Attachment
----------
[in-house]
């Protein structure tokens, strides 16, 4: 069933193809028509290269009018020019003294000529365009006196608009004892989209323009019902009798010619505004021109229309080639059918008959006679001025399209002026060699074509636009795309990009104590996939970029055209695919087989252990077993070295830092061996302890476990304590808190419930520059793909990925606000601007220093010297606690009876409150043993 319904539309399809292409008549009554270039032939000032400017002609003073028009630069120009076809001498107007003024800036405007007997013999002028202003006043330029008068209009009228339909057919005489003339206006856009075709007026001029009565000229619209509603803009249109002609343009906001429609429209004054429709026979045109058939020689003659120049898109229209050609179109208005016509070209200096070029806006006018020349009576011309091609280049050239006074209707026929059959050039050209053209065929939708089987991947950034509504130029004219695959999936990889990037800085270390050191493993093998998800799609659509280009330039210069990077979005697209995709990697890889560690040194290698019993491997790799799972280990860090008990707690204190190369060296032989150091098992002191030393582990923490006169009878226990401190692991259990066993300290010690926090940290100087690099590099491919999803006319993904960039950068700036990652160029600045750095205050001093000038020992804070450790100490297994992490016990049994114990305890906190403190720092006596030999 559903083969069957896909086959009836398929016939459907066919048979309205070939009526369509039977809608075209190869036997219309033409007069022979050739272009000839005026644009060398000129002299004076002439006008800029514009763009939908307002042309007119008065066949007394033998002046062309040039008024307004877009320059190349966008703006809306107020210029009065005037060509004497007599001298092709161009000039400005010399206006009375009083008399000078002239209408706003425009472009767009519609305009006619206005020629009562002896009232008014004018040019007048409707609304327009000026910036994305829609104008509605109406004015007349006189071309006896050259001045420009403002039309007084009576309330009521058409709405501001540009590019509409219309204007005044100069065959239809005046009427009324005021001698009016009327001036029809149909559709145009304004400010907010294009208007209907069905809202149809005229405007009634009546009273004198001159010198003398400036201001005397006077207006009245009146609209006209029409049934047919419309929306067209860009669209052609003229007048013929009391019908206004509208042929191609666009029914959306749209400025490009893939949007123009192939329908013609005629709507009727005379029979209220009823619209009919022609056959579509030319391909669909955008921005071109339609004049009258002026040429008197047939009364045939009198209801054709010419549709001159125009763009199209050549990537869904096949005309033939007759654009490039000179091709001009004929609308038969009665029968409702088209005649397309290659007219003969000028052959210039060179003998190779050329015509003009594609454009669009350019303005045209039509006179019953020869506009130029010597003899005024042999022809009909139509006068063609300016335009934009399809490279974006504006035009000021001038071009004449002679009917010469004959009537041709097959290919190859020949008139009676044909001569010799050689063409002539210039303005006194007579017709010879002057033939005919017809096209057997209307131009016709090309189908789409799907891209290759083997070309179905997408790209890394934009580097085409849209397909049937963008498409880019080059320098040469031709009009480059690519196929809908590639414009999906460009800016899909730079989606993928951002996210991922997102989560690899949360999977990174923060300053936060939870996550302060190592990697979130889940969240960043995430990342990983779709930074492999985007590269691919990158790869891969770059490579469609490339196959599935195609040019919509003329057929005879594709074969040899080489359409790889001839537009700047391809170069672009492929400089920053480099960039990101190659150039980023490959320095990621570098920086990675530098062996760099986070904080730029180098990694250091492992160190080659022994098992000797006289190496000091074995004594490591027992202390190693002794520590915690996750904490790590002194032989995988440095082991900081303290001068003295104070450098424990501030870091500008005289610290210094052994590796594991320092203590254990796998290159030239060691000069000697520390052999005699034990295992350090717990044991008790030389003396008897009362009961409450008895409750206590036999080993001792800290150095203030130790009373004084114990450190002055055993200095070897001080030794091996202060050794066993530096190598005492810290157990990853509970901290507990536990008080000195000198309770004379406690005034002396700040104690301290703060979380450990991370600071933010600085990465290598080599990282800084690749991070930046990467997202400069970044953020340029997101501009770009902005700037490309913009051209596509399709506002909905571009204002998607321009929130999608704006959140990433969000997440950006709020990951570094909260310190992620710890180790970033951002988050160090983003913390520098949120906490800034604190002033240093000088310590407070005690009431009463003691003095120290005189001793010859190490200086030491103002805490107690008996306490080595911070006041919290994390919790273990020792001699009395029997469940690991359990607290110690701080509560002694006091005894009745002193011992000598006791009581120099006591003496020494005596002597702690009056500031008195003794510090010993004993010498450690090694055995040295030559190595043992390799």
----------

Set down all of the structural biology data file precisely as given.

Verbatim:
[in-house]
């Protein structure tokens, strides 16, 4: 069933193809028509290269009018020019003294000529365009006196608009004892989209323009019902009798010619505004021109229309080639059918008959006679001025399209002026060699074509636009795309990009104590996939970029055209695919087989252990077993070295830092061996302890476990304590808190419930520059793909990925606000601007220093010297606690009876409150043993 319904539309399809292409008549009554270039032939000032400017002609003073028009630069120009076809001498107007003024800036405007007997013999002028202003006043330029008068209009009228339909057919005489003339206006856009075709007026001029009565000229619209509603803009249109002609343009906001429609429209004054429709026979045109058939020689003659120049898109229209050609179109208005016509070209200096070029806006006018020349009576011309091609280049050239006074209707026929059959050039050209053209065929939708089987991947950034509504130029004219695959999936990889990037800085270390050191493993093998998800799609659509280009330039210069990077979005697209995709990697890889560690040194290698019993491997790799799972280990860090008990707690204190190369060296032989150091098992002191030393582990923490006169009878226990401190692991259990066993300290010690926090940290100087690099590099491919999803006319993904960039950068700036990652160029600045750095205050001093000038020992804070450790100490297994992490016990049994114990305890906190403190720092006596030999 559903083969069957896909086959009836398929016939459907066919048979309205070939009526369509039977809608075209190869036997219309033409007069022979050739272009000839005026644009060398000129002299004076002439006008800029514009763009939908307002042309007119008065066949007394033998002046062309040039008024307004877009320059190349966008703006809306107020210029009065005037060509004497007599001298092709161009000039400005010399206006009375009083008399000078002239209408706003425009472009767009519609305009006619206005020629009562002896009232008014004018040019007048409707609304327009000026910036994305829609104008509605109406004015007349006189071309006896050259001045420009403002039309007084009576309330009521058409709405501001540009590019509409219309204007005044100069065959239809005046009427009324005021001698009016009327001036029809149909559709145009304004400010907010294009208007209907069905809202149809005229405007009634009546009273004198001159010198003398400036201001005397006077207006009245009146609209006209029409049934047919419309929306067209860009669209052609003229007048013929009391019908206004509208042929191609666009029914959306749209400025490009893939949007123009192939329908013609005629709507009727005379029979209220009823619209009919022609056959579509030319391909669909955008921005071109339609004049009258002026040429008197047939009364045939009198209801054709010419549709001159125009763009199209050549990537869904096949005309033939007759654009490039000179091709001009004929609308038969009665029968409702088209005649397309290659007219003969000028052959210039060179003998190779050329015509003009594609454009669009350019303005045209039509006179019953020869506009130029010597003899005024042999022809009909139509006068063609300016335009934009399809490279974006504006035009000021001038071009004449002679009917010469004959009537041709097959290919190859020949008139009676044909001569010799050689063409002539210039303005006194007579017709010879002057033939005919017809096209057997209307131009016709090309189908789409799907891209290759083997070309179905997408790209890394934009580097085409849209397909049937963008498409880019080059320098040469031709009009480059690519196929809908590639414009999906460009800016899909730079989606993928951002996210991922997102989560690899949360999977990174923060300053936060939870996550302060190592990697979130889940969240960043995430990342990983779709930074492999985007590269691919990158790869891969770059490579469609490339196959599935195609040019919509003329057929005879594709074969040899080489359409790889001839537009700047391809170069672009492929400089920053480099960039990101190659150039980023490959320095990621570098920086990675530098062996760099986070904080730029180098990694250091492992160190080659022994098992000797006289190496000091074995004594490591027992202390190693002794520590915690996750904490790590002194032989995988440095082991900081303290001068003295104070450098424990501030870091500008005289610290210094052994590796594991320092203590254990796998290159030239060691000069000697520390052999005699034990295992350090717990044991008790030389003396008897009362009961409450008895409750206590036999080993001792800290150095203030130790009373004084114990450190002055055993200095070897001080030794091996202060050794066993530096190598005492810290157990990853509970901290507990536990008080000195000198309770004379406690005034002396700040104690301290703060979380450990991370600071933010600085990465290598080599990282800084690749991070930046990467997202400069970044953020340029997101501009770009902005700037490309913009051209596509399709506002909905571009204002998607321009929130999608704006959140990433969000997440950006709020990951570094909260310190992620710890180790970033951002988050160090983003913390520098949120906490800034604190002033240093000088310590407070005690009431009463003691003095120290005189001793010859190490200086030491103002805490107690008996306490080595911070006041919290994390919790273990020792001699009395029997469940690991359990607290110690701080509560002694006091005894009745002193011992000598006791009581120099006591003496020494005596002597702690009056500031008195003794510090010993004993010498450690090694055995040295030559190595043992390799």